Hitters: Orioles outfielder Luke Scott was one of the American League's best hitters during the month of June, posting a nifty 1.090 OPS for the month. He's cooled considerably in July, but during the past seven games has found his stroke again, going 7-for-13 with three home runs and two doubles. Mixed-leaguers haven't caught on to this 30-homer talent who is owned in just 35 percent of ESPN leagues. Scott has also had some success against Toronto starter Shaun Marcum. That's not true of Scott's equally red-hot teammate Melvin Mora, who is 6-for-15 with three home runs of his own in his past four games, but who has struggled to a 1-for-17 mark versus the Jays right-hander. Billy Butler spent nearly the entire month of June in exile in the minor leagues after a miserable May in which he slugged just .302. Butler is now back at home in the Royals' designated hitter spot, and in three games since the All-Star break he's 5-for-13 with two home runs and seven RBIs. Butler is also 5-for-10 against Detroit left-hander Kenny Rogers, including two doubles, two walks and six RBIs. When it comes to owning Rogers, though, even Butler has to take a back seat to teammate Mark Grudzielanek. The Royals' second sacker is 12-for-20 versus Rogers, with two doubles and five home runs. Both should be used Tuesday against the Tigers' increasingly ineffective 43-year old. A lousy June has the Angels' Garrett Anderson owned in fewer than a third of ESPN leagues, but thus far in July he's batting a healthy .354/.415/.563. Anderson is 5-for-11 with a home run and five RBIs since the All-Star break, and he's 6-for-11 with one tater versus Cleveland right-hander Matt Ginter. Nomar Garciaparra has been a pleasant surprise for the Dodgers since his return from a calf injury that's cost him most of the season to date. Playing shortstop every day with Rafael Furcal still sidelined, Garciaparra is hitting .333/.378/.643 since his activation, and has six hits -- including two home runs -- in three games since the break. He makes a worthy pickup during the Dodgers' series in Coors Field.
Pitchers: Andy Sonnanstine allowed three home runs to the Indians in his most recent outing. Prior to that, however, the Rays right-hander had taken eight straight turns in the rotation without surrendering a single longball. He also allowed no more than three runs in any of those starts. Sonnanstine is not a major strikeout source, but he's a solid up-and-comer whose numbers could look really good with a little better luck from his hit and strand rates. The punchless A's provide a good opportunity. Paul Maholm is in the process of taking a big step forward. The Pirates left-hander has been very effective since the tail end of May and has notched 17 strikeouts against just two walks in three July starts despite taking the mound against the Yankees, Brewers and Rockies in Coors Field. Maholm has also solved the opposing Astros' biggest threats, allowing sluggers Lance Berkman and Carlos Lee to combine for just five singles in 35 total at-bats. Jason Bergmann might be sporting a 1-6 record, but the Nationals right-hander has been better than those numbers indicate this year. Bergmann has racked up 63 strikeouts against just 19 walks en route to a 4.03 ERA and 1.29 WHIP in the tough National League East. He's allowed more than two runs just three times since April, and makes an excellent spot starter in mixed leagues Tuesday versus the lowly Giants.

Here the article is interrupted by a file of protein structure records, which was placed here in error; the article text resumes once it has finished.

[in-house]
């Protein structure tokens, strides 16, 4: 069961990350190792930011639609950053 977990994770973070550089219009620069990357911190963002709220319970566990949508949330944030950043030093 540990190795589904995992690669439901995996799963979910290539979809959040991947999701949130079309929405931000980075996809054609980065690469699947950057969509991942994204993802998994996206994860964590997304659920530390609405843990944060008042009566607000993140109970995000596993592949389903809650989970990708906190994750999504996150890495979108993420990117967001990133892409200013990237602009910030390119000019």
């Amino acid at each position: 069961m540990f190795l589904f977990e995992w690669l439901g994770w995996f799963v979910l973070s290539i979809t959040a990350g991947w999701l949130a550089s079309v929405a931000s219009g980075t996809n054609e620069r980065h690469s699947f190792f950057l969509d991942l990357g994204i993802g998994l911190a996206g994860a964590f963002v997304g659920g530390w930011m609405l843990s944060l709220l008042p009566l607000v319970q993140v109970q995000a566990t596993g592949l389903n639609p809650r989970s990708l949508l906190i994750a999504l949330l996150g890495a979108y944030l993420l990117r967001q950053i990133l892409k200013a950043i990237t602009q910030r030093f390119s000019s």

Games in Seattle, Tampa, Arizona and Houston are always weatherproof. Nearly every other game, however, will be threatened on a rainy Tuesday throughout the nation. Only the West Coast affairs are sure to be dry.
Will Harris is a fantasy baseball and college football analyst for ESPN.com